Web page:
US Marines return to volatile Afghan province
The US Marines are back in Afghanistan’s turbulent Helmand province for the first time since the NATO-led international coalition ended its combat operations three years ago.
At least 300 Marines have been deployed to the southwestern province, the site of many battles during the Afghan war. They will train, advise and assist Afghan soldiers and police.
“The Marines have landed,” Task Force Southwest said on its Facebook page. They are replacing US Army advisers.
The rural swath has a strong Taliban presence and is a center of the opium trade in the country. The US military says it wants to help Afghan forces stymie the drug trade because Taliban militants use it to help fund their operations.
The plan was announced in January during the last days of President Barack Obama’s second term. Omar Zwak, a Helmand provincial spokesman, confirmed to CNN the presence of Marines in Helmand. The Marines confirmed the deployment last week on social media.
The Marines first deployed to the province in 2001 and fought costly operations against Taliban fighters. British forces were based there as well.
The foreign troop count in Afghanistan is 8,400 from the United States and around 6,000 from NATO and allied countries.
The UN Assistance Mission in Afghanistan expressed “grave concern at the high number of recent civilian casualties.
“The people of Helmand have suffered greatly due to the armed conflict in Afghanistan, with 891 civilians killed or injured during 2016. This figure was the highest in the country in 2016 outside of Kabul,” the mission said in February.
Helmand also had a large number of civilian casualties in the first quarter of 2017.
“Kabul province had the highest number of civilian casualties due to suicide and complex attacks in Kabul city, followed by Helmand, Kandahar, Nangarhar and Uruzgan provinces,” the mission said Thursday.
Afghan forces in Helmand’s strategic town of Sangin withdrew last month from its center, effectively ceding territory to the Taliban and delivering a blow to the Afghan government and its coalition partners.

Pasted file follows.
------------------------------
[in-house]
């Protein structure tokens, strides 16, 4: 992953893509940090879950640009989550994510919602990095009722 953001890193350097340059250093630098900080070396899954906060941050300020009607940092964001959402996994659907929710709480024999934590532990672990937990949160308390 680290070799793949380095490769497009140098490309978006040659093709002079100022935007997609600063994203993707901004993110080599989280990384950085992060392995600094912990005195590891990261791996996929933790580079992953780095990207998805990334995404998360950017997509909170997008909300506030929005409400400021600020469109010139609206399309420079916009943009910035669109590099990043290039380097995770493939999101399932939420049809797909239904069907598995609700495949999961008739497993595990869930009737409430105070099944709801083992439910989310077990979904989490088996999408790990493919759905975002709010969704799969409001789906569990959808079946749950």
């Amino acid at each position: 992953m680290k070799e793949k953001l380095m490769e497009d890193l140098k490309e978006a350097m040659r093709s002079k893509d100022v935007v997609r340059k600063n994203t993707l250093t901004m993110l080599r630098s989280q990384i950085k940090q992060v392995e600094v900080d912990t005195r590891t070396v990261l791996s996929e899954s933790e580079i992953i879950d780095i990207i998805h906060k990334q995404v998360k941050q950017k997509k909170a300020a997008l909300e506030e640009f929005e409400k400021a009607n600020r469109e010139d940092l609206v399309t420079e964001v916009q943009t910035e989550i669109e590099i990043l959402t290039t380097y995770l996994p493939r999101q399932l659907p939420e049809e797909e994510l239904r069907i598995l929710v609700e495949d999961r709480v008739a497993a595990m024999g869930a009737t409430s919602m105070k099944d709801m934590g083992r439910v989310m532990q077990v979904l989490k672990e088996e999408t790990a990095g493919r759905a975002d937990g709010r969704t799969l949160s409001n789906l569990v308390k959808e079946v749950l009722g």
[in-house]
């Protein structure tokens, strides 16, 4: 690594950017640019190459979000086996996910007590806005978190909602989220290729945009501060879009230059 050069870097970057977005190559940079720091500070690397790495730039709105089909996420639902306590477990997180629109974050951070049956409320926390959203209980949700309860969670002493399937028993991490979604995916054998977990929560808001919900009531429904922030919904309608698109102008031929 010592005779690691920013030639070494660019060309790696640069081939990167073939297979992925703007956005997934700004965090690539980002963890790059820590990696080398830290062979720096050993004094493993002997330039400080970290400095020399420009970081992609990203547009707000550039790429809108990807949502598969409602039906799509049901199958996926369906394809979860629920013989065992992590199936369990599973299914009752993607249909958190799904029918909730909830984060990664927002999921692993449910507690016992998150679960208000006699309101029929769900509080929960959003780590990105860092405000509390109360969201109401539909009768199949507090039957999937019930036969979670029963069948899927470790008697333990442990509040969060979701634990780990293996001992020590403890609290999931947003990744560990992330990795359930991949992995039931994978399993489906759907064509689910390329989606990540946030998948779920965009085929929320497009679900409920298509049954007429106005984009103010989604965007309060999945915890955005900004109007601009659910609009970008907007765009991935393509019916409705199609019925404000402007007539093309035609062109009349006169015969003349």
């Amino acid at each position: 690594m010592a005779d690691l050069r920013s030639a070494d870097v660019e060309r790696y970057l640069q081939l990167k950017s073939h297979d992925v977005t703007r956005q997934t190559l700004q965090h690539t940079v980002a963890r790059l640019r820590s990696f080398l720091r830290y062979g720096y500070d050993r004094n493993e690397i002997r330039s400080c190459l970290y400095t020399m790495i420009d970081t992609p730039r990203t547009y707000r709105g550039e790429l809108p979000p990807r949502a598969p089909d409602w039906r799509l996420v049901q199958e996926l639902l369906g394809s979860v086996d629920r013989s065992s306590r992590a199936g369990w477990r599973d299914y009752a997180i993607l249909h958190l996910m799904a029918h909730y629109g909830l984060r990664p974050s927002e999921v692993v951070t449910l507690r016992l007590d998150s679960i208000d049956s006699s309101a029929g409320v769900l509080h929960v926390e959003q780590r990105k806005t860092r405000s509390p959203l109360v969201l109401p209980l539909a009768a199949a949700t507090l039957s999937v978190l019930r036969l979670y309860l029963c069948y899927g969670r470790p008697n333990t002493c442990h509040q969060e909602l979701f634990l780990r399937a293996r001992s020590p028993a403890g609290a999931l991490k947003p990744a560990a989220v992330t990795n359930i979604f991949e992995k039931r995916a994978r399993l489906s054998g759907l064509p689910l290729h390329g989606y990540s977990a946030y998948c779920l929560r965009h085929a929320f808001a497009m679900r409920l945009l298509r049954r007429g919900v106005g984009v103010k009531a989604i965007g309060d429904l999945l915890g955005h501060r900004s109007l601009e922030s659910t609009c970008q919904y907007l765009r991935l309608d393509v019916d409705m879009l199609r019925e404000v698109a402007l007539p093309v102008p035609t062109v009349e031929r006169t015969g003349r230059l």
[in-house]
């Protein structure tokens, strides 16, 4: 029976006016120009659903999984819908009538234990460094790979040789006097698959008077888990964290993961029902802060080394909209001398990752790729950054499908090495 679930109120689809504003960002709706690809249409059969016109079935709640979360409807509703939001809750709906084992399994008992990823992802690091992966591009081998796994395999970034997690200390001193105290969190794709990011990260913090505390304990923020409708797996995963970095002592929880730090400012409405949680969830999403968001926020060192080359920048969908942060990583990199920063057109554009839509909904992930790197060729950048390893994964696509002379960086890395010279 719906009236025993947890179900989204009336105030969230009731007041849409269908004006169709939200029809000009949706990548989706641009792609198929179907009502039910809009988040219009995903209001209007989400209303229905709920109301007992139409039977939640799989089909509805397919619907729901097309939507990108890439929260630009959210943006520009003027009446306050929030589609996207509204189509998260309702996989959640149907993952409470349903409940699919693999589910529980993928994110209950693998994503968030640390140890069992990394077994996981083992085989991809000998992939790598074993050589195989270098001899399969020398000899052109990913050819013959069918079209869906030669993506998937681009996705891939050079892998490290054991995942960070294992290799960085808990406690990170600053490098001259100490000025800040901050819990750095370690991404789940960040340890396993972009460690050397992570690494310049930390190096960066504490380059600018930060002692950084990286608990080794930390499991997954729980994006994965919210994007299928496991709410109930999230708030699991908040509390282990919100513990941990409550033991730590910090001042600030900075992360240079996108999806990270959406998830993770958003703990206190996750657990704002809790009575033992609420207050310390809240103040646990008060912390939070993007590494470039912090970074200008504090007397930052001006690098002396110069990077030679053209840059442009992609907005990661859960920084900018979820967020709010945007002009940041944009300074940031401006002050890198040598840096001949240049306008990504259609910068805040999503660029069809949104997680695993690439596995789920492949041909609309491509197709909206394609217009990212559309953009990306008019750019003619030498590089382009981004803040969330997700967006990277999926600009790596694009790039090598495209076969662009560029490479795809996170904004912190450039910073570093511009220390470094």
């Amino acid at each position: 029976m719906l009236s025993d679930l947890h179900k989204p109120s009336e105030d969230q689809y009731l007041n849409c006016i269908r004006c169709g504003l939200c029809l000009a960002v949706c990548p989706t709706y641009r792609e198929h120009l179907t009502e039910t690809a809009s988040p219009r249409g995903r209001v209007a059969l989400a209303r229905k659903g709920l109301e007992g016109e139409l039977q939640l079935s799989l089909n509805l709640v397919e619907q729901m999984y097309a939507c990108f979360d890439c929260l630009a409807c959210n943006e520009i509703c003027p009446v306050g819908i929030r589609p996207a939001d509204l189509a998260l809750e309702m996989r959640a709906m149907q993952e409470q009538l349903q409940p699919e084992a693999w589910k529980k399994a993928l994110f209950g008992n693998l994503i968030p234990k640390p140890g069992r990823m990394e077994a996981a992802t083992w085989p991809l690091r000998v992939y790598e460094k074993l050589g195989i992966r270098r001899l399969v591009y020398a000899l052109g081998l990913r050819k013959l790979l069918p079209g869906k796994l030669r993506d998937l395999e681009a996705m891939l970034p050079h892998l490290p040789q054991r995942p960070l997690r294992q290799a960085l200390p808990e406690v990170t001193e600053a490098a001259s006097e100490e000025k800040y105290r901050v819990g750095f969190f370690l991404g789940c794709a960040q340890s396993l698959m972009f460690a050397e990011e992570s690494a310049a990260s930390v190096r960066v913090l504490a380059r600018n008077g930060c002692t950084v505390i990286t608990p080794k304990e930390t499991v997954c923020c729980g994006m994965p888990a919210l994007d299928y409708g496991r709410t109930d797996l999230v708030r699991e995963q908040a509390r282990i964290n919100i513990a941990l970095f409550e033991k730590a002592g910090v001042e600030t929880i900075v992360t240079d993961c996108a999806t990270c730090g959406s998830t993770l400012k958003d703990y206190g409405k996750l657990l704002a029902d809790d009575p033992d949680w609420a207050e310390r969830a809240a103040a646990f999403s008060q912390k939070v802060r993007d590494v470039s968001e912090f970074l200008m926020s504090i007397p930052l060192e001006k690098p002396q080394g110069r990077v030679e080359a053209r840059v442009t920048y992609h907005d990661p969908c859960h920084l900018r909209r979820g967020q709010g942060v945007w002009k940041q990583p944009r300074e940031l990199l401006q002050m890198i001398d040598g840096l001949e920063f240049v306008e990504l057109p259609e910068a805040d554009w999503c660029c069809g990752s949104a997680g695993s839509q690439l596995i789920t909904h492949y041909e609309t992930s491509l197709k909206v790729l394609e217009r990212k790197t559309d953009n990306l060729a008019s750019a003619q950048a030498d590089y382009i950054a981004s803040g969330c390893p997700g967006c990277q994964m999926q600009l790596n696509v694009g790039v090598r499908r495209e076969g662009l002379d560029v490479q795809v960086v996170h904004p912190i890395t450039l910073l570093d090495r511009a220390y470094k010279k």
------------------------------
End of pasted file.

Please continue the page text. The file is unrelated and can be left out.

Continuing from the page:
The Marines’ deployment comes as the Taliban on Friday announced the start of its spring offensive, dubbed Operation Mansouri, and pledged to carry out “guerrilla warfare” and “focus on foreign forces.”
“The main focus of Operation Mansouri will be on foreign forces, their military and intelligence infrastructure and in eliminating their internal mercenary apparatus,” the Taliban said in a statement.
“These operations will involve conventional attacks, guerrilla warfare, complex martyrdom attacks, insider attacks, and use of IEDs to achieve their objectives. With the help of Allah Almighty,” it said.
Fighting the Taliban and ISIS
A Taliban attack last week on an Afghan military base killed as many as 140 people. US Defense Secretary James Mattis on Monday called the enemy fighters “barbaric.”
“If the Taliban wish to join the political process and work honestly for the positive future of Afghan people who suffered long and hard, they need only to renounce violence and reject terrorism. It is a pretty low standard to join the political process,” Mattis said during a visit to Afghanistan.
The Afghan Defense Ministry said its forces killed dozens of militants this week during fighting across several provinces, including Helmand. Many of those killed were identified as ISIS fighters.
Two US Army rangers were killed Tuesday in a raid targeting an ISIS faction in Nangarhar province in the east. They might have been struck by friendly fire in the battle, the Pentagon said.
The target of the mission was an Islamic State of Iraq and Syria Khurasan compound and ISIS emir Abdul Hasib, according to the Pentagon.
In the raid, rangers and Afghan commandos were dropped by helicopter into Nangarhar province, within a mile or so of the site where the US on April 13 dropped the MOAB, or “mother of all bombs.”
That bomb wiped out an ISIS tunnel complex and killed 94 ISIS militants.
CNN’s Ryan Browne, Ehsan Popalzai and Andreena Narayan contributed to this report.
By Joe Sterling